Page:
In this season of thanks and giving, the last thing you want to share is food–borne illness.
As we fire up the ovens for Thanksgiving, the Centers for Disease Control and Prevention and public health officials are investigating a multistate outbreak of Salmonella infections linked to raw turkey.
The U.S. Department of Agriculture is monitoring the outbreak. Several Jennie-O brand ground turkey products have been recalled, so the official word is to not eat, sell or serve Jennie-O ground turkey products.
For all of us with a bird defrosting in the refrigerator, the best defense against Salmonella begins in the kitchen. Simple tasks will go a long way in keeping you and your food safe during Turkey Day prep.
If your turkey is still frozen, thaw it in a leak-proof plastic bag in a sink of cold water that is changed every 30 minutes. Bacteria can grow rapidly between 40F and 140F, so poultry and meat should not be thawed on the counter because of uneven temperatures.
Raw poultry can contaminate anything it touches with harmful bacteria. Salmonella can spread from one person to another and to other foods. To prevent that, wash your hands, but not the bird. Water spray spreads germs in raw poultry juices to other areas in the sink and up to 2 feet in the kitchen and to nearby foods.
Wash your hands, counters, cutting boards and utensils with warm, soapy water after they touch raw turkey. A good hand washing should last 20 seconds. If the day is hectic, use that time to center yourself and take some deep breaths.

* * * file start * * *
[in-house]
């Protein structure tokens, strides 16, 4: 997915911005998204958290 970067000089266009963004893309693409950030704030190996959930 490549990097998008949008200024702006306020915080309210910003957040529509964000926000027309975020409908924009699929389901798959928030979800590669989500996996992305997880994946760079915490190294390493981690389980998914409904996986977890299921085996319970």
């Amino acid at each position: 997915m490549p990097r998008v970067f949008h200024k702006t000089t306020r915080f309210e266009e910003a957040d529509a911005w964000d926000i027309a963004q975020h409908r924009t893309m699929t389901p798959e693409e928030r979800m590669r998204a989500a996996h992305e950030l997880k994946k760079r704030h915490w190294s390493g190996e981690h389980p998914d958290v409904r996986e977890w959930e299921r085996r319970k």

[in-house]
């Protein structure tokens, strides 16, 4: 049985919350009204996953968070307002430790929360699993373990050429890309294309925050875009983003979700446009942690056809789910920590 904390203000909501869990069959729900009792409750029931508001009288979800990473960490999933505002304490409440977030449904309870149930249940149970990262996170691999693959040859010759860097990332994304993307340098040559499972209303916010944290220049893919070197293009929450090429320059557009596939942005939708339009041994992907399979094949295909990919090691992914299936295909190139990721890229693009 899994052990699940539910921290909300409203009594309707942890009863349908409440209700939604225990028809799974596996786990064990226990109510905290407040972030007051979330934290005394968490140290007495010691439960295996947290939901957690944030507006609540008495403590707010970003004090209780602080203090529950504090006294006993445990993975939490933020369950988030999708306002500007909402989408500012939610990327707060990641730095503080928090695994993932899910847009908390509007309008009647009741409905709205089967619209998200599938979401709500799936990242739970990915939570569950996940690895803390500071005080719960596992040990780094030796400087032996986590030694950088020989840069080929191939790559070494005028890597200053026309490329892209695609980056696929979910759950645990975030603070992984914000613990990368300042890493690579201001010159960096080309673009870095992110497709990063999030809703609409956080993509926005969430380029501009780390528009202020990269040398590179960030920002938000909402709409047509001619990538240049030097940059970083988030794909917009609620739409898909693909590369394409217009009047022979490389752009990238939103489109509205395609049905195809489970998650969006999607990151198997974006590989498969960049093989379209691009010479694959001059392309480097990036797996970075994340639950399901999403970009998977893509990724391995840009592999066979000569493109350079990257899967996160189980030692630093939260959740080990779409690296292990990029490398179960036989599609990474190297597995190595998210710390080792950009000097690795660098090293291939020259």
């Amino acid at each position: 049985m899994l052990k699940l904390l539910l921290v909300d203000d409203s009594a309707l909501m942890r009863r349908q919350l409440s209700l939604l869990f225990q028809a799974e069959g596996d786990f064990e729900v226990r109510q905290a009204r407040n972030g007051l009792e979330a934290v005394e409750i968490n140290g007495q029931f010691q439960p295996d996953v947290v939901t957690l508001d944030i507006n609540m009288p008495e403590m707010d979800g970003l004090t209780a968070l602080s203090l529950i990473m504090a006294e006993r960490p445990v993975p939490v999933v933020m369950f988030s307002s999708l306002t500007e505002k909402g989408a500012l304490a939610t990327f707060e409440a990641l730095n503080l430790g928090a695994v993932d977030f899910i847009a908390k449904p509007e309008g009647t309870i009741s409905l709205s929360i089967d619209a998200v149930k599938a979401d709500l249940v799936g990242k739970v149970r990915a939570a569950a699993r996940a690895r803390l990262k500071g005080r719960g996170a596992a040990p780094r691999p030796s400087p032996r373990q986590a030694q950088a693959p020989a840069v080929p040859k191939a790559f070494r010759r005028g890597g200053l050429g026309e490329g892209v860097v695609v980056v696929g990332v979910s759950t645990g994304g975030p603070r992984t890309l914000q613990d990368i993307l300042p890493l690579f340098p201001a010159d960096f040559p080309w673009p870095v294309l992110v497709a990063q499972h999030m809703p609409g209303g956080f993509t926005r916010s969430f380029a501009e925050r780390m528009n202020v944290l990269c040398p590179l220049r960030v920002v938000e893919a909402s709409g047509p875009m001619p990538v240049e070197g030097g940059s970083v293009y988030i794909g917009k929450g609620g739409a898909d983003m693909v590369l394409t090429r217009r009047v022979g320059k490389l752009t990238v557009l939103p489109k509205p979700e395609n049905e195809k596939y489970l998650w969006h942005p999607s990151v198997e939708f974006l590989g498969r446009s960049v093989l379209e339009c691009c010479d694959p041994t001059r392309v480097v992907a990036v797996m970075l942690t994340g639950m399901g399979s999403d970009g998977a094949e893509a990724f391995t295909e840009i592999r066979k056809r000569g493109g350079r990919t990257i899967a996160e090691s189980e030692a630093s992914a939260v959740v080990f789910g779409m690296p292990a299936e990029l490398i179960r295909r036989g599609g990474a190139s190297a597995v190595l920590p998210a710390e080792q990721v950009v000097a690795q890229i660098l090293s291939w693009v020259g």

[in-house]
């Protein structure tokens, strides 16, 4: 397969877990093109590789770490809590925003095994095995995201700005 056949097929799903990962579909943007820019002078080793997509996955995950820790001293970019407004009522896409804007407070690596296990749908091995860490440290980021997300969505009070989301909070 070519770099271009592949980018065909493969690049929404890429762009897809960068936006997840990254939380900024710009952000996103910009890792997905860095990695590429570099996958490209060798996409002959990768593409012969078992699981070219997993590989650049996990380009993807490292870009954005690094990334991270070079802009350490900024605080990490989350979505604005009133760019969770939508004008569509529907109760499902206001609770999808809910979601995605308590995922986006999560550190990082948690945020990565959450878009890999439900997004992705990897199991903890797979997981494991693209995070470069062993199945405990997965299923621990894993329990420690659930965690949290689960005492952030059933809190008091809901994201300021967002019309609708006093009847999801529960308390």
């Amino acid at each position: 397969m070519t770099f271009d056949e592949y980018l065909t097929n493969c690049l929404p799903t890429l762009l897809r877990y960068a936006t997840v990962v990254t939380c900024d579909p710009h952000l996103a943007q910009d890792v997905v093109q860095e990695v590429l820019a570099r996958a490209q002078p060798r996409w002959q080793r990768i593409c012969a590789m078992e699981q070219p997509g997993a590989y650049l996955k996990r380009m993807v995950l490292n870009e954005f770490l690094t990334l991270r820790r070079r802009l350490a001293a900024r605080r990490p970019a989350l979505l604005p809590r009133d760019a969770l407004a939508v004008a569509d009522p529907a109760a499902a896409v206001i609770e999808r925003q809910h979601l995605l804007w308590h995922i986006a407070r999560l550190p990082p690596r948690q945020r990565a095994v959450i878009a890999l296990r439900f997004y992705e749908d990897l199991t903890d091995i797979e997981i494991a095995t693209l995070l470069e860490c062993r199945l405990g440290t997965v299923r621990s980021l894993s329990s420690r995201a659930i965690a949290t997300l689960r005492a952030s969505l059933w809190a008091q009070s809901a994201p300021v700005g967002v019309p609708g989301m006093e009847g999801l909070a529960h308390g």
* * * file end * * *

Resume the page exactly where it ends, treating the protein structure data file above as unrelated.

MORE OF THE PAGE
A simple solution of 1 tablespoon unscented liquid bleach + 1 gallon of water is an effective sanitizer. Spray the solution onto surfaces and cutting boards, let stand a few minutes, then rinse and dry with clean paper towels.
Cooking turkey is what kills harmful germs. A food thermometer is the only way of knowing if your food has reached a high enough temperature to destroy foodborne bacteria. Turkey breasts, whole turkeys and ground poultry, including turkey burgers, casseroles and sausage, should always be cooked to an internal temperature of 165°F to kill bacteria.
For turkey breasts, place the thermometer in the thickest part. For whole turkeys, place in the thickest part of the inner thigh. Once the thigh has reached 165 °F, check the wing and the thickest part of the breast to ensure the turkey has reached that safe 165°F. A stuffed turkey takes longer to cook than an unstuffed one, but the stuffing inside should be 165°F. This can be tricky to coordinate so that the turkey doesn’t overcook while the stuffing is still heating. A casserole dish may be a better place for the stuffing.
Turkey roasting tips
If your roasting pan does not have a lid, place a tent of heavy-duty aluminum foil over the turkey for the first 1 to 1 ½ hours. This allows for maximum heat circulation, keeps the turkey moist, and reduces oven splatter. To prevent overbrowning, place foil over the turkey after it reaches the desired color.
Though we plan, shop, cook and clean, it seems holiday meals are over in a flash. It’s OK to sit for a minute and thank the cook or pat yourself on the back. But the meal’s not yet over. After the feast, get the leftovers in the fridge. Any turkey, stuffing and gravy left out at room temperature longer than 2 hours should be thrown away. Divide leftovers into smaller portions. Refrigerate or freeze in covered shallow containers for quicker cooling. Use refrigerated turkey, stuffing and gravy within 3 to 4 days. If freezing leftovers, use within 2 to 6 months for best quality.
I wish you a delicious Thanksgiving, but if you have more questions? Call the USDA Meat and Poultry Hotline, 1-888-674-6854.